Hello, my name is Shilpa Mehta and I am a lawyer with the Feldstein Family Law Group.
Today, I will be speaking to you about Separation Agreements for individuals who were never married. These are most often known as “common law” couples or “common law” relationships, or just “living common law”.
When common law parties separate, they have several process options or approaches they can use to resolve their outstanding issues, including, negotiation, mediation, arbitration, collaborative family law, or proceeding to court.
If they can reach a resolution out of court, then their agreement is reduced to what is known as a Separation Agreement. If the matter remains in court, a court order is obtained.
Separation Agreements will include the terms of the final agreement between the parties regarding child custody and access, parenting arrangements, child and perhaps spousal support and other financial matters. These Agreements will be reviewed and all the terms contained in them must be mutually agreed to by both parties prior to the Agreement being finalized, also known as being executed. The purpose of these domestic contracts is to clearly set out each party’s respective rights and obligations upon separation and going forward.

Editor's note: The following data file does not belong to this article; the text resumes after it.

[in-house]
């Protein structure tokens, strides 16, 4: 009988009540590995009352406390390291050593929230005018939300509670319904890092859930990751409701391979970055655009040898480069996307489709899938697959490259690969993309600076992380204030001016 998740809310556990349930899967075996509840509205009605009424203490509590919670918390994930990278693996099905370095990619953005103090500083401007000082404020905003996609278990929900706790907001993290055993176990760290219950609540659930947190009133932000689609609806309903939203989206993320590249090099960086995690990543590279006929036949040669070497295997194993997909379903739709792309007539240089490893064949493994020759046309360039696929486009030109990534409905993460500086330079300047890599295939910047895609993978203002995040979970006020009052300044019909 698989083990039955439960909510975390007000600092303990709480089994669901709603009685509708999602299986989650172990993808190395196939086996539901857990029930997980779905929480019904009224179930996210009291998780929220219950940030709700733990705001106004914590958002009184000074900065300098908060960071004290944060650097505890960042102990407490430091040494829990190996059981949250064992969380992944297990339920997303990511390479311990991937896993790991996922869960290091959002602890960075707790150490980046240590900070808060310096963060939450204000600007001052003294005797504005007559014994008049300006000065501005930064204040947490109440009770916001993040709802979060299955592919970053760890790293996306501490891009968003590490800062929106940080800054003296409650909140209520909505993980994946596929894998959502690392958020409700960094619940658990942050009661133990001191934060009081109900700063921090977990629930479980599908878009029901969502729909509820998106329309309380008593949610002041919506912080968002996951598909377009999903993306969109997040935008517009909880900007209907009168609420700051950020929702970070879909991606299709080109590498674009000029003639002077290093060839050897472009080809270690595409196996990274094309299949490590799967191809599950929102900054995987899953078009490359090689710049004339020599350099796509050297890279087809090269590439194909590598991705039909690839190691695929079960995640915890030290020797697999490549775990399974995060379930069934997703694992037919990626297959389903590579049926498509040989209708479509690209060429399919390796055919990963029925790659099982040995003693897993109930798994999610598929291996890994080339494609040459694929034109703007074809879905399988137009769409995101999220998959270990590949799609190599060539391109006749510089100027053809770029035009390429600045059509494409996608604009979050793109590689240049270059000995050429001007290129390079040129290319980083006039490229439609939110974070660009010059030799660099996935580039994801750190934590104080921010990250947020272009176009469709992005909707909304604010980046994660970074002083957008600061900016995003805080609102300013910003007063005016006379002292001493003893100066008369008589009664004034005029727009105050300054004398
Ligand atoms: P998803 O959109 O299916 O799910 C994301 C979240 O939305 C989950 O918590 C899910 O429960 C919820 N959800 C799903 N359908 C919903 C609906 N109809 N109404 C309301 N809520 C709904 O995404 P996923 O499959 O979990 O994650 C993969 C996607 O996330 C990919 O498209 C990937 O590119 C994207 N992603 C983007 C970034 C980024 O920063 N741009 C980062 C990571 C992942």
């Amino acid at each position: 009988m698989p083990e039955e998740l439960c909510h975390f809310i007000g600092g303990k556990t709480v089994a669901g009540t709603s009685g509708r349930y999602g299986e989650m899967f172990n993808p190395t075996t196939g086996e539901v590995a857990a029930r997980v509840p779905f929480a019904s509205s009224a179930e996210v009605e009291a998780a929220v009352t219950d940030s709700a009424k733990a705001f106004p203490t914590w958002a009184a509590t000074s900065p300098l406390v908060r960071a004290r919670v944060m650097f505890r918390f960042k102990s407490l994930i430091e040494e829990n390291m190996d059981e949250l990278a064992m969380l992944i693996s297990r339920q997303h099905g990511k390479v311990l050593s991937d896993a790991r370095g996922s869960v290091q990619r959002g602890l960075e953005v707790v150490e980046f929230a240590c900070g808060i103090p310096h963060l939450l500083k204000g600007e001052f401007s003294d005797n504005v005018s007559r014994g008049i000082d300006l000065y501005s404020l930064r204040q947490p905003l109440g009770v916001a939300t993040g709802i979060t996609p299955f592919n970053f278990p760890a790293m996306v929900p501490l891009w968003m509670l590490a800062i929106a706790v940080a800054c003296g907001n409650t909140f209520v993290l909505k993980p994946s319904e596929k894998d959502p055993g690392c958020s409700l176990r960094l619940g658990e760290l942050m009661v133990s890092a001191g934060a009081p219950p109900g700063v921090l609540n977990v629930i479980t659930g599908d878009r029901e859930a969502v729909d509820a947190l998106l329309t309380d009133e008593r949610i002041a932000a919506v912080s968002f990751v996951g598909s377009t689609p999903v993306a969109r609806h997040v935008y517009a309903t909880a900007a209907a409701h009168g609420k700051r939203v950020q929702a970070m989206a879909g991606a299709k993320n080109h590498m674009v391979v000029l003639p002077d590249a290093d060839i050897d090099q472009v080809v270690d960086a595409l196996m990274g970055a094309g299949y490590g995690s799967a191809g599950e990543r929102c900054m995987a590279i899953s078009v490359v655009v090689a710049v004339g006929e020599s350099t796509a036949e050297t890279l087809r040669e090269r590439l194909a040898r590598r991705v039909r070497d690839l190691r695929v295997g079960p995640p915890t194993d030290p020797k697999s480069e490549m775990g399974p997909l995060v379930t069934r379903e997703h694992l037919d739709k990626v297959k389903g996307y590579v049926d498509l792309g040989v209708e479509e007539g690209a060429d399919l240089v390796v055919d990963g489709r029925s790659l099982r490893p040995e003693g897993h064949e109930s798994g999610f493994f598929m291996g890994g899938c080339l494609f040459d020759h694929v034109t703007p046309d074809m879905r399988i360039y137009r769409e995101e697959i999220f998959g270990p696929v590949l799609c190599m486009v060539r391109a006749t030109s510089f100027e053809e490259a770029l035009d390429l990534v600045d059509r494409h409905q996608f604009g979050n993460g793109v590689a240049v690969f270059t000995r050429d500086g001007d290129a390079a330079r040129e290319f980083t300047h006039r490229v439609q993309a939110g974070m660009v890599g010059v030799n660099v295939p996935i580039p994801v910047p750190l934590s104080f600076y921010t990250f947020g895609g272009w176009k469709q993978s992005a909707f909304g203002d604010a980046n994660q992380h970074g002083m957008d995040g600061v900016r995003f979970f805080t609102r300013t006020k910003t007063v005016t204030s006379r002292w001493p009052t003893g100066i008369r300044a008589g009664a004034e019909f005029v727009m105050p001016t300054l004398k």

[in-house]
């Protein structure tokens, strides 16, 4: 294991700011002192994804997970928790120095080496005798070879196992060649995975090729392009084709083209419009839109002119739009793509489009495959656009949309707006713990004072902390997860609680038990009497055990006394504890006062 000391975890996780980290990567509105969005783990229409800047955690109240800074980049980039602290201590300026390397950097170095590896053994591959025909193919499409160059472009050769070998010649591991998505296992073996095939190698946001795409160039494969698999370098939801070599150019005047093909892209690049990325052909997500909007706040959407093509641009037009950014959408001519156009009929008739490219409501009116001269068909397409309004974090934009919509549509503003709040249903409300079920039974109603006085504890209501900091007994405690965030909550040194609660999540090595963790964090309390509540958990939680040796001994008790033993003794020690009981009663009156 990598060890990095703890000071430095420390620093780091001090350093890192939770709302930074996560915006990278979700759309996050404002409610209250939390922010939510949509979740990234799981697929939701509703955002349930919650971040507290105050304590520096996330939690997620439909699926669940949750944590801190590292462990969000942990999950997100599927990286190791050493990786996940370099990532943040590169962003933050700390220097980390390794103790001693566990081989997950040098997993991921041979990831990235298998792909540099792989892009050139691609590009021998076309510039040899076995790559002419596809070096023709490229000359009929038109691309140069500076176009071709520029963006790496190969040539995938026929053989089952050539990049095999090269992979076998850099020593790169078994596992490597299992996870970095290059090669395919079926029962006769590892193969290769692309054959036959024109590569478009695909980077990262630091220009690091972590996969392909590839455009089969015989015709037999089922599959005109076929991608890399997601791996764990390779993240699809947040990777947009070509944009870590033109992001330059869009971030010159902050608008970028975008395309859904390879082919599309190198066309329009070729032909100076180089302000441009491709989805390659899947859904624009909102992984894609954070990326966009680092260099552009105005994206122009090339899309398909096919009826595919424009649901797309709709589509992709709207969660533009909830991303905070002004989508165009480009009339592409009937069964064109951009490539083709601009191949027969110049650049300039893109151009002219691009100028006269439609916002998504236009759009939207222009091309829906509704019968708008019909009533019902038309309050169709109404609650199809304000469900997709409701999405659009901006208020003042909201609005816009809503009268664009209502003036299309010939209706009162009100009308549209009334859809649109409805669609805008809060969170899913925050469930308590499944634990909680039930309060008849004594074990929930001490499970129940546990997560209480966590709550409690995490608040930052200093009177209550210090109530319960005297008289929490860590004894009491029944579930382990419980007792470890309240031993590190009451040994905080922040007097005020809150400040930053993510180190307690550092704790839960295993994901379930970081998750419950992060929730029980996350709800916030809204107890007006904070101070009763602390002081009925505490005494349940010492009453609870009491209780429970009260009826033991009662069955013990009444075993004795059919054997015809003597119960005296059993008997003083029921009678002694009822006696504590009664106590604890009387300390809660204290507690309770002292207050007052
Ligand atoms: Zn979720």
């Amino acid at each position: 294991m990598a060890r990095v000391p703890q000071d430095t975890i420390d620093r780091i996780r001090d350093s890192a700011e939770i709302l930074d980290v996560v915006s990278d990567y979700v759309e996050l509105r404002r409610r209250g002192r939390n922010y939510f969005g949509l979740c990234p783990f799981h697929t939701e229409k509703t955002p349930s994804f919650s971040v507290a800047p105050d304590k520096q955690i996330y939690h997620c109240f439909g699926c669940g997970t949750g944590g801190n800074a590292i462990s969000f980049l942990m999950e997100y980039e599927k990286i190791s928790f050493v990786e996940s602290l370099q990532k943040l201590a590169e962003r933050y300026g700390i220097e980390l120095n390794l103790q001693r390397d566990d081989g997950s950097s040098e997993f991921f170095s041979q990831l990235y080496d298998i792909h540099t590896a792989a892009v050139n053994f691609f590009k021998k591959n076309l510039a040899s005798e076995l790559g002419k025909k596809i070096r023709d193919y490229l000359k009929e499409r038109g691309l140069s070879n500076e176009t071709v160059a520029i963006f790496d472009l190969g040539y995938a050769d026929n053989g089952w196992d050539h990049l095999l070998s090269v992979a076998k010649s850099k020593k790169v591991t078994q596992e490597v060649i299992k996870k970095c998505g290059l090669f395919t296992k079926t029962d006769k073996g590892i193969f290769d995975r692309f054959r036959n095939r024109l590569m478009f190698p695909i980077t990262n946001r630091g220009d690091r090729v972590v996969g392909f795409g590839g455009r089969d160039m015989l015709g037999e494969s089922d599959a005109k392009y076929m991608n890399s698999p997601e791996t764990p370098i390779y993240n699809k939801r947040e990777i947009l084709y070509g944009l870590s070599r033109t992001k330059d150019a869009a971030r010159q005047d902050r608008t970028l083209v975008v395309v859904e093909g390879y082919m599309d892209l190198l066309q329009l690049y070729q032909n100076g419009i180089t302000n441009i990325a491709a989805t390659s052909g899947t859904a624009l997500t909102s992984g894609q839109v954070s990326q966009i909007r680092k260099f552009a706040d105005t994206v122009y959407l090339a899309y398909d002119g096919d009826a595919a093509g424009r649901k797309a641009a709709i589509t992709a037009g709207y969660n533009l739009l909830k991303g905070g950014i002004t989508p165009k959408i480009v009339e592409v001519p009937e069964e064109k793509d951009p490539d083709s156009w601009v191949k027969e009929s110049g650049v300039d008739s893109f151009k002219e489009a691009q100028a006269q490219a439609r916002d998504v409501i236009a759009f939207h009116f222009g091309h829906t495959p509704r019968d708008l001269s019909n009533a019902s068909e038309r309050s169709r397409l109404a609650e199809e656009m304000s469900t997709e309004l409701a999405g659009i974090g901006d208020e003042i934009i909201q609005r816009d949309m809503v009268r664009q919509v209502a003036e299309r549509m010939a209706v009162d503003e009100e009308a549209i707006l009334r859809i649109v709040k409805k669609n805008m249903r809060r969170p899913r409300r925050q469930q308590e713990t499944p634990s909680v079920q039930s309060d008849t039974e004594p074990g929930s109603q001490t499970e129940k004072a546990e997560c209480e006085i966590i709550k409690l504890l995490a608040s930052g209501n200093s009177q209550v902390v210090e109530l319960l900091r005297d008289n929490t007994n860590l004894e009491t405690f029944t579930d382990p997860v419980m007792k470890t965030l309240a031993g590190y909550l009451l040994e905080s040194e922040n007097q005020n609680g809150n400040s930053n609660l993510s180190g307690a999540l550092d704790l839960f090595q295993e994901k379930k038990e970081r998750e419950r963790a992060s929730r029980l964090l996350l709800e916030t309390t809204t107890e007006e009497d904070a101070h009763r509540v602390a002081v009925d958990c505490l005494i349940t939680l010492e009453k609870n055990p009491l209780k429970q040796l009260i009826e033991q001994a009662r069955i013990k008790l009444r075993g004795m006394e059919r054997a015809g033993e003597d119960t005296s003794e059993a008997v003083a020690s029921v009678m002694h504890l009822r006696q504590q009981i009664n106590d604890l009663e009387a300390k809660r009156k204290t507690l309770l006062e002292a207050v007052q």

Sometimes when I meet with clients who lived as part of a common law relationship, or individuals who had a child or children together, but never married, they are surprised to learn that the Separation Agreements are not limited to parties who were married and such contracts can be entered into by common law partners as well.
The truth is, any family law issue, whether the individuals were married or not, can be resolved by way of a Separation Agreement. Remarriage of people who were married requires a divorce, but a divorce is usually easily obtained when there’s a separation agreement in place.
It is important that our viewers understand that negotiating a Separation Agreement is a viable option for common law parties who were not married.
Although the language of the agreement between common law parties will be slightly different from married parties, the gist of the contract is the same.
It is to clearly set out how the parties intend to resolve the immediate issues and how they will proceed on matters such as parenting and support.
If you would like more information on separation agreements for common law or married couples, please visit our website. If you would like to schedule a consultation to speak with one of our lawyers about your family matter, please call us at: (905) 581-7222.
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